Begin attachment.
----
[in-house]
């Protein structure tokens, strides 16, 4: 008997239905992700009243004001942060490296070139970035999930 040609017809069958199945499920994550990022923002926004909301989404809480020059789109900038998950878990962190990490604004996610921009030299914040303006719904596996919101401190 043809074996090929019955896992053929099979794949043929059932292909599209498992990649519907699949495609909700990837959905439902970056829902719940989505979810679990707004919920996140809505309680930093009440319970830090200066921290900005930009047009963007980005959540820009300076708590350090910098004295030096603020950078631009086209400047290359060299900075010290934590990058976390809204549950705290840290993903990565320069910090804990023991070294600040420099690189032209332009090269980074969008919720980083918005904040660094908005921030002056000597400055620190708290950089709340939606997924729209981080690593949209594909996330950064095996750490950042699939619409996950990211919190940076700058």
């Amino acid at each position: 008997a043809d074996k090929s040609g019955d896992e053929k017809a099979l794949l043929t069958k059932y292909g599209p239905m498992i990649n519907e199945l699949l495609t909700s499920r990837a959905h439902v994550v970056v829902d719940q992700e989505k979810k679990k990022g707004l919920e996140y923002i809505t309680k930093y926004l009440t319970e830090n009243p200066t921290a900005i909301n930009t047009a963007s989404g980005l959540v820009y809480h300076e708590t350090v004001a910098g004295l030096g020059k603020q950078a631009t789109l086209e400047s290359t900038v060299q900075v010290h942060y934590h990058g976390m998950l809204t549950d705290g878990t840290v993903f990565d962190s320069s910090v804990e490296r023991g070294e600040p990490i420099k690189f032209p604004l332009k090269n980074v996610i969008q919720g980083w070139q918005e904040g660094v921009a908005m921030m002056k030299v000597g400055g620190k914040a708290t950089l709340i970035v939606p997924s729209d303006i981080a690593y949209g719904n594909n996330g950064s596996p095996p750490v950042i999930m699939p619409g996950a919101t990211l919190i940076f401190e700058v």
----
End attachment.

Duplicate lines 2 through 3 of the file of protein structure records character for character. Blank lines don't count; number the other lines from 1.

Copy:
């Protein structure tokens, strides 16, 4: 008997239905992700009243004001942060490296070139970035999930 040609017809069958199945499920994550990022923002926004909301989404809480020059789109900038998950878990962190990490604004996610921009030299914040303006719904596996919101401190 043809074996090929019955896992053929099979794949043929059932292909599209498992990649519907699949495609909700990837959905439902970056829902719940989505979810679990707004919920996140809505309680930093009440319970830090200066921290900005930009047009963007980005959540820009300076708590350090910098004295030096603020950078631009086209400047290359060299900075010290934590990058976390809204549950705290840290993903990565320069910090804990023991070294600040420099690189032209332009090269980074969008919720980083918005904040660094908005921030002056000597400055620190708290950089709340939606997924729209981080690593949209594909996330950064095996750490950042699939619409996950990211919190940076700058």
């Amino acid at each position: 008997a043809d074996k090929s040609g019955d896992e053929k017809a099979l794949l043929t069958k059932y292909g599209p239905m498992i990649n519907e199945l699949l495609t909700s499920r990837a959905h439902v994550v970056v829902d719940q992700e989505k979810k679990k990022g707004l919920e996140y923002i809505t309680k930093y926004l009440t319970e830090n009243p200066t921290a900005i909301n930009t047009a963007s989404g980005l959540v820009y809480h300076e708590t350090v004001a910098g004295l030096g020059k603020q950078a631009t789109l086209e400047s290359t900038v060299q900075v010290h942060y934590h990058g976390m998950l809204t549950d705290g878990t840290v993903f990565d962190s320069s910090v804990e490296r023991g070294e600040p990490i420099k690189f032209p604004l332009k090269n980074v996610i969008q919720g980083w070139q918005e904040g660094v921009a908005m921030m002056k030299v000597g400055g620190k914040a708290t950089l709340i970035v939606p997924s729209d303006i981080a690593y949209g719904n594909n996330g950064s596996p095996p750490v950042i999930m699939p619409g996950a919101t990211l919190i940076f401190e700058v």